The congressional debate on tax changes will affect the bottom line of Virginia’s localities’ balance sheets. At stake are fewer dollars to deliver the services that citizens need, leaving local elected officials with unattractive choices to either raise local taxes or to cut programs and services.
The proposed tax changes under discussion will be subject to intense political pressure because federal tax policies affect everyone – state and local governments, individuals and families, and small businesses and corporations.
To protect the vital interests of your citizens, it is time for VML members to weigh in on the issues now before Congress. VML urges members to let their Representatives and Senators know what is at stake.
VML contact: Neal Menkes
Economy plods ahead at a slow and steady pace
The U.S. Labor Department reported last week that the economy added 261,000 jobs in October. Wall Street economists surveyed by Bloomberg had expected an increase of 325,000, anticipating a big bounce back from September’s hurricanes. Although the new job burst was less than predicted, the October figures marked the 85th consecutive month the economy added jobs.
The unemployment rate continued to drop, hitting the lowest recording (4.1 percent) since December 2000.
The positive job numbers and the low unemployment rate mask to some degree two other important measures. The first measure is wage growth. Although wages have been rising faster than inflation, the rate is slow compared with historical standards. The Employment Cost Index, however, considers benefits as well as cash pay. Using this measuring model, total compensation was up 2.5 percent in the third quarter compared to a year earlier. This is the fastest pace in 2 ½ years.
The second measure is labor force participation. Although the unemployment rate sunk to 4.1 percent in October, the labor force fell by 765,000 workers. The Labor Department reported the national labor participation rate at 63.1 percent. Ten years ago the rate stood at 66.0 percent. The share of adults who are either working or actively looking for work is near multi-decade lows, raising doubts about the economy’s ability to continue to grow as the Baby Boomer generation leaves the workplace. Some economists contend the economy is now at full employment.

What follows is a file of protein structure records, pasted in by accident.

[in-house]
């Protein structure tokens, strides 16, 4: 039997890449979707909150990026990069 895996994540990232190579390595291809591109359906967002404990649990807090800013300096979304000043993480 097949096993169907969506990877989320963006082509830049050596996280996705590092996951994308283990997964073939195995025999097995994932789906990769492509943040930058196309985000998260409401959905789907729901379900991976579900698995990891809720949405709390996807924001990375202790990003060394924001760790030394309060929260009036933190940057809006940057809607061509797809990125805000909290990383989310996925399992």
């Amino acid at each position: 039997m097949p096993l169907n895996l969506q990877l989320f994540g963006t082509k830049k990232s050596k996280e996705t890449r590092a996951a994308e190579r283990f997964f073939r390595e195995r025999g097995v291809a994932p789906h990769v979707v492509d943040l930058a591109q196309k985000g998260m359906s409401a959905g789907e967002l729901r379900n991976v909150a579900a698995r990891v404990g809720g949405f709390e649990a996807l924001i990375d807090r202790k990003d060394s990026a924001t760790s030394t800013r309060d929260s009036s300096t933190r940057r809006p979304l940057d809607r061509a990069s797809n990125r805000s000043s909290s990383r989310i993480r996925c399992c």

In Virginia, the economic measures include some good news and some bad news. The good news is that September’s unemployment rate declined 0.1 percentage point to 3.7 percent. The bad news is that payroll employment also declined with a net job loss of 6,900 jobs. On a year-over-year basis, total employment in the Commonwealth rose 1.1 percent, which trails slightly the national average of 1.2 percent.
There’s good news in that real personal income during the second quarter of 2017 increased 1.5 percent compared to the same period a year earlier.
Concerning the housing market the news is mixed. According to CoreLogic Information Solutions, Virginia home values were virtually unchanged in August, but appreciated 3.0 percent since August 2016. The homeownership rate in Virginia registered at 68.4 percent in the second quarter of 2017. This is 4.5 percentage points above the U.S. rate. But, Virginia’s homeownership rate is 6.1 percentage points lower in the third quarter of 2017 than in the third quarter of 2000. The state is currently ranked 22nd highest homeownership rate among the states.